Its Cappella Maggiore boasts three of his frescoes entitled Legend of the True Cross, and it was while he was working on this San Francesco cycle that Piero received a commission to produce a 190 x 105cm fresco of Saint Mary Magdalen for the wall near the church's sacristy door, which he completed in 1460.
Reminiscent of the early sixteenth-century Venetian style, generous areas of bright warm colours dominate the substantial and imposing figure, although the halo, dress sleeves and belt are no longer gold in tone. The kind of detail so typical of the artist's later output is in evidence here, with reflections of light, creases in the saint's robes, hair texture, and engraving on the marble archway all given full attention. Beyond this, the blue sky suggests distance and fixes the action in the foreground, while the light source comes from the front, behind the viewer, and plays over both figure and architecture, bouncing off the garments in particular. Her strikingly strong and determined features suggest that she was nobody's fool, and della Francesca made sure that it was impossible for those passing through the cathedral to ignore her.
The Renaissance mind questioned everything, and Piero della Francesca used his scolar's interest in mathematics to develop an understanding of perspective. Artists were beginning to grasp this concept at the time, and Piero made full use of his expertise in this fresco, so that Mary Magdalene really appears to be passing under an arch, with one side of her body slightly sideways as she negotiates the structure, and shifts in balance as she moves towards the step.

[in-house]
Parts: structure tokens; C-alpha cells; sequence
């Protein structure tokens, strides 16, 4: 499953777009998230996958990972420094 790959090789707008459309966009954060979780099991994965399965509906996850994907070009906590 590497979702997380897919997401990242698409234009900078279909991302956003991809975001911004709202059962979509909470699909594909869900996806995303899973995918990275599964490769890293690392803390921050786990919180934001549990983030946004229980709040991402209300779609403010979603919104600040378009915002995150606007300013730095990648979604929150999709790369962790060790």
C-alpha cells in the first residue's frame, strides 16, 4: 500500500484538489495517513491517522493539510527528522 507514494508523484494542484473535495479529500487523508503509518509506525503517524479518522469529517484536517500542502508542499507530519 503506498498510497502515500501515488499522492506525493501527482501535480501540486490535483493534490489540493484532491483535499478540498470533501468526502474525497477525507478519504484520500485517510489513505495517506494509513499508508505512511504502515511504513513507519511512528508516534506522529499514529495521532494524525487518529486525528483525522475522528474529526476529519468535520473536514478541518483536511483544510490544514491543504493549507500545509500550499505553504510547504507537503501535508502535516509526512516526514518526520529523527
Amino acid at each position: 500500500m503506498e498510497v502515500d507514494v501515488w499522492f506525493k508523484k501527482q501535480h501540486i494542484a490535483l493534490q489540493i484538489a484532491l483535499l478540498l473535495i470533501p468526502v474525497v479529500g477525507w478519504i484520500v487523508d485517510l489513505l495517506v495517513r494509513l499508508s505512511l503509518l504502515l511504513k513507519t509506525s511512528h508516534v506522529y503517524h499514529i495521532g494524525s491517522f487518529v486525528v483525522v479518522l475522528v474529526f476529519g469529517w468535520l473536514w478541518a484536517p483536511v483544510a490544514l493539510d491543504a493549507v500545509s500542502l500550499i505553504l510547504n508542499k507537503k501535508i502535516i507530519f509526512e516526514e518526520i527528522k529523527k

An early-Renaissance painter who was appreciated more for his mathematical theories than for his innovative artworks among his contemporaries, Piero della Francesca is now highly regarded as an artist, and as a pioneer in the use of space in painting, so evident in the Saint Mary Magdalene fresco. In this, he may have been inspired by the techniques of Domenico Veneziano and Antonio di Giovanni Anghiari during a period in Florence, and also by the earlier work of Uccello. In turn, the natural style of his canvases and frescoes influenced younger artists such as Perugino and Luca Signorelli, who carried his ideas forward and developed them.